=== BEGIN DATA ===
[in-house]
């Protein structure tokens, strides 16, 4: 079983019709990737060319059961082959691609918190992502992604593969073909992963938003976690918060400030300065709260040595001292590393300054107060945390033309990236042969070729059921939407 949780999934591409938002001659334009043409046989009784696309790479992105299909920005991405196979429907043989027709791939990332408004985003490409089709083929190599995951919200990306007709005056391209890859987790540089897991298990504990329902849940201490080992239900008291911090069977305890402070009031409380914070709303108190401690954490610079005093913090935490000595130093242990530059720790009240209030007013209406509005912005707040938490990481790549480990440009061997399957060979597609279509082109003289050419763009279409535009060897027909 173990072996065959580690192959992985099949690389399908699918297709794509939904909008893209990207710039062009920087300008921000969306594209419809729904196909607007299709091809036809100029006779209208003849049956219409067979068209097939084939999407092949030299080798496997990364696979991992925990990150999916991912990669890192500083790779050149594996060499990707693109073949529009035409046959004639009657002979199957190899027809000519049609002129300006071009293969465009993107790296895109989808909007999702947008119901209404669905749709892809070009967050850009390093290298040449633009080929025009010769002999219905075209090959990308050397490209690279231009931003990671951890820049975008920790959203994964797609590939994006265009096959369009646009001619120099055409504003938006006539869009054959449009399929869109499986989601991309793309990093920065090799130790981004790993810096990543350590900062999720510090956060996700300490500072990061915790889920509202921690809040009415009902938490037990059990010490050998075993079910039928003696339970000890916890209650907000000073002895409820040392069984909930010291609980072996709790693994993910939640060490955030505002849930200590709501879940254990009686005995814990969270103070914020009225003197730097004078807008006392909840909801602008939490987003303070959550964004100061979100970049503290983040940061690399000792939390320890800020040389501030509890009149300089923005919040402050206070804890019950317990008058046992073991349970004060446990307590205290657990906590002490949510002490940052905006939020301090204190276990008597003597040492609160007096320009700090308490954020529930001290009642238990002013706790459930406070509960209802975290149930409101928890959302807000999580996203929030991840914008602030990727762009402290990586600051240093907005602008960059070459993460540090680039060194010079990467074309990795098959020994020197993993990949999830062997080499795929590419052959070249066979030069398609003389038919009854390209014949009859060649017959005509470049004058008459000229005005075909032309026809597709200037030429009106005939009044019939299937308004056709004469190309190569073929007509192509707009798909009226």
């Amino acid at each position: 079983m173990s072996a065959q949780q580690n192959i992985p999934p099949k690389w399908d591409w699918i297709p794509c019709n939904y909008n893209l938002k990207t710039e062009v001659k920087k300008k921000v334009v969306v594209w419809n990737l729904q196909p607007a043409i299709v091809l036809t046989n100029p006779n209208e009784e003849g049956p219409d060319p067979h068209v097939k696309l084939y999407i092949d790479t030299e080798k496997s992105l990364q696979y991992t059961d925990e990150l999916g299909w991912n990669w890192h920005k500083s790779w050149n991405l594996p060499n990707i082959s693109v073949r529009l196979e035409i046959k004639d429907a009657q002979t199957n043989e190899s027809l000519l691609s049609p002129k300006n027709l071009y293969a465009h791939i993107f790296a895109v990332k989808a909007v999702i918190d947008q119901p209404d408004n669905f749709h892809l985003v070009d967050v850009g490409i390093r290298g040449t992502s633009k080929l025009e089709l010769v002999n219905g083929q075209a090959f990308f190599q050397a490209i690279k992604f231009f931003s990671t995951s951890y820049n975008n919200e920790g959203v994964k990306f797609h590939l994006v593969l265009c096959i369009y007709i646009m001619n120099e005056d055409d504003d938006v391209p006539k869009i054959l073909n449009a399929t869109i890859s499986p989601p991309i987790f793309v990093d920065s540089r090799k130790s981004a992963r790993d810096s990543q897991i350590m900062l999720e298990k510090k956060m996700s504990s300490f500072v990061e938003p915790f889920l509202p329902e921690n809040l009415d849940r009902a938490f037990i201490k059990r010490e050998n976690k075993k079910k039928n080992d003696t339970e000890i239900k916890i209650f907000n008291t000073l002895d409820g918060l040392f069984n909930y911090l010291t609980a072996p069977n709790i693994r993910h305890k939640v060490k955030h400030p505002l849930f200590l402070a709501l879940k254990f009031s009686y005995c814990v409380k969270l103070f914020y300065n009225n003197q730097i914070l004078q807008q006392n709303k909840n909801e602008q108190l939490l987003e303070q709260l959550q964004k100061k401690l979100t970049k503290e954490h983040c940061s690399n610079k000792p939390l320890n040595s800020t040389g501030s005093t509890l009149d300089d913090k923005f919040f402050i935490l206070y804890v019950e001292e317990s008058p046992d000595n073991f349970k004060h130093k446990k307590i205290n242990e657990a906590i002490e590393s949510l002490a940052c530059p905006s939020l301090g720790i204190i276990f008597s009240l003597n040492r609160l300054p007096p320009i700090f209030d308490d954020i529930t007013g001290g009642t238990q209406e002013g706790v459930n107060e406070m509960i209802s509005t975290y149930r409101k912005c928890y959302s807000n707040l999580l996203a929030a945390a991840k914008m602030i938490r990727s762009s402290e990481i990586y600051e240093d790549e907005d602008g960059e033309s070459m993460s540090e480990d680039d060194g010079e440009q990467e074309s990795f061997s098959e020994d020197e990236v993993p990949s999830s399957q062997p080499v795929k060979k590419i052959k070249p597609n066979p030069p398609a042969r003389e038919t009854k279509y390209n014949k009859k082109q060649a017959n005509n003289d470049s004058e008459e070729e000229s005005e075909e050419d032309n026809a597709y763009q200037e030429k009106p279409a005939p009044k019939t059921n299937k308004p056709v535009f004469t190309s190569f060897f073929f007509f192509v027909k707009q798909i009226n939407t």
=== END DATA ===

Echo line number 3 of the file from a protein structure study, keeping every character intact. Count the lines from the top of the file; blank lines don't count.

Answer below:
């Amino acid at each position: 079983m173990s072996a065959q949780q580690n192959i992985p999934p099949k690389w399908d591409w699918i297709p794509c019709n939904y909008n893209l938002k990207t710039e062009v001659k920087k300008k921000v334009v969306v594209w419809n990737l729904q196909p607007a043409i299709v091809l036809t046989n100029p006779n209208e009784e003849g049956p219409d060319p067979h068209v097939k696309l084939y999407i092949d790479t030299e080798k496997s992105l990364q696979y991992t059961d925990e990150l999916g299909w991912n990669w890192h920005k500083s790779w050149n991405l594996p060499n990707i082959s693109v073949r529009l196979e035409i046959k004639d429907a009657q002979t199957n043989e190899s027809l000519l691609s049609p002129k300006n027709l071009y293969a465009h791939i993107f790296a895109v990332k989808a909007v999702i918190d947008q119901p209404d408004n669905f749709h892809l985003v070009d967050v850009g490409i390093r290298g040449t992502s633009k080929l025009e089709l010769v002999n219905g083929q075209a090959f990308f190599q050397a490209i690279k992604f231009f931003s990671t995951s951890y820049n975008n919200e920790g959203v994964k990306f797609h590939l994006v593969l265009c096959i369009y007709i646009m001619n120099e005056d055409d504003d938006v391209p006539k869009i054959l073909n449009a399929t869109i890859s499986p989601p991309i987790f793309v990093d920065s540089r090799k130790s981004a992963r790993d810096s990543q897991i350590m900062l999720e298990k510090k956060m996700s504990s300490f500072v990061e938003p915790f889920l509202p329902e921690n809040l009415d849940r009902a938490f037990i201490k059990r010490e050998n976690k075993k079910k039928n080992d003696t339970e000890i239900k916890i209650f907000n008291t000073l002895d409820g918060l040392f069984n909930y911090l010291t609980a072996p069977n709790i693994r993910h305890k939640v060490k955030h400030p505002l849930f200590l402070a709501l879940k254990f009031s009686y005995c814990v409380k969270l103070f914020y300065n009225n003197q730097i914070l004078q807008q006392n709303k909840n909801e602008q108190l939490l987003e303070q709260l959550q964004k100061k401690l979100t970049k503290e954490h983040c940061s690399n610079k000792p939390l320890n040595s800020t040389g501030s005093t509890l009149d300089d913090k923005f919040f402050i935490l206070y804890v019950e001292e317990s008058p046992d000595n073991f349970k004060h130093k446990k307590i205290n242990e657990a906590i002490e590393s949510l002490a940052c530059p905006s939020l301090g720790i204190i276990f008597s009240l003597n040492r609160l300054p007096p320009i700090f209030d308490d954020i529930t007013g001290g009642t238990q209406e002013g706790v459930n107060e406070m509960i209802s509005t975290y149930r409101k912005c928890y959302s807000n707040l999580l996203a929030a945390a991840k914008m602030i938490r990727s762009s402290e990481i990586y600051e240093d790549e907005d602008g960059e033309s070459m993460s540090e480990d680039d060194g010079e440009q990467e074309s990795f061997s098959e020994d020197e990236v993993p990949s999830s399957q062997p080499v795929k060979k590419i052959k070249p597609n066979p030069p398609a042969r003389e038919t009854k279509y390209n014949k009859k082109q060649a017959n005509n003289d470049s004058e008459e070729e000229s005005e075909e050419d032309n026809a597709y763009q200037e030429k009106p279409a005939p009044k019939t059921n299937k308004p056709v535009f004469t190309s190569f060897f073929f007509f192509v027909k707009q798909i009226n939407t």